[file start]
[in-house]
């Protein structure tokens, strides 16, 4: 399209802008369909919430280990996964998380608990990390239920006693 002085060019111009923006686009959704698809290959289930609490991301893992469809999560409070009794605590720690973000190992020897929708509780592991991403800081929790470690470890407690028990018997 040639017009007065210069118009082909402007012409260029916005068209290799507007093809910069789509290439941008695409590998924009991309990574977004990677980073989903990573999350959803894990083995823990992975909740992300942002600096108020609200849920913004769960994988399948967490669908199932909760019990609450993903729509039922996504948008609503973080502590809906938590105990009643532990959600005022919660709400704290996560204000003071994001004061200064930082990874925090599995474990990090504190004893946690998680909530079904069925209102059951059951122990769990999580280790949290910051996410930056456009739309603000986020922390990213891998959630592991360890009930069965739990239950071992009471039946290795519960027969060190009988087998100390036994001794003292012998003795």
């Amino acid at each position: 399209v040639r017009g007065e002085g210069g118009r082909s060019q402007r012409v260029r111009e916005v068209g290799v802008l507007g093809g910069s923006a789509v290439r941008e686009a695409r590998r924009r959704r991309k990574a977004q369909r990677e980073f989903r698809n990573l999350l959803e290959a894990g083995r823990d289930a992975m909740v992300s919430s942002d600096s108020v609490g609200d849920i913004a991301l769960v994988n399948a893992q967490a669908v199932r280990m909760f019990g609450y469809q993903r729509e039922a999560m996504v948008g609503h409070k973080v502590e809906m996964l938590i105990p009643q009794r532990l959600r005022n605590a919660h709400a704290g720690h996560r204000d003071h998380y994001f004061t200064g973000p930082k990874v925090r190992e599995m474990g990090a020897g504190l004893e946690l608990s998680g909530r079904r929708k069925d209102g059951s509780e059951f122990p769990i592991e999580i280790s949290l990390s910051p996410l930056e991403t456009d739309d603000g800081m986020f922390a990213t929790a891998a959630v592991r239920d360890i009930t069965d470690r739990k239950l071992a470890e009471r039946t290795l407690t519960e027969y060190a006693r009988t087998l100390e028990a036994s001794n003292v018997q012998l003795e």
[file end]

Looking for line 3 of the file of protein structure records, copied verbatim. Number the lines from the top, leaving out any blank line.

């Amino acid at each position: 399209v040639r017009g007065e002085g210069g118009r082909s060019q402007r012409v260029r111009e916005v068209g290799v802008l507007g093809g910069s923006a789509v290439r941008e686009a695409r590998r924009r959704r991309k990574a977004q369909r990677e980073f989903r698809n990573l999350l959803e290959a894990g083995r823990d289930a992975m909740v992300s919430s942002d600096s108020v609490g609200d849920i913004a991301l769960v994988n399948a893992q967490a669908v199932r280990m909760f019990g609450y469809q993903r729509e039922a999560m996504v948008g609503h409070k973080v502590e809906m996964l938590i105990p009643q009794r532990l959600r005022n605590a919660h709400a704290g720690h996560r204000d003071h998380y994001f004061t200064g973000p930082k990874v925090r190992e599995m474990g990090a020897g504190l004893e946690l608990s998680g909530r079904r929708k069925d209102g059951s509780e059951f122990p769990i592991e999580i280790s949290l990390s910051p996410l930056e991403t456009d739309d603000g800081m986020f922390a990213t929790a891998a959630v592991r239920d360890i009930t069965d470690r739990k239950l071992a470890e009471r039946t290795l407690t519960e027969y060190a006693r009988t087998l100390e028990a036994s001794n003292v018997q012998l003795e």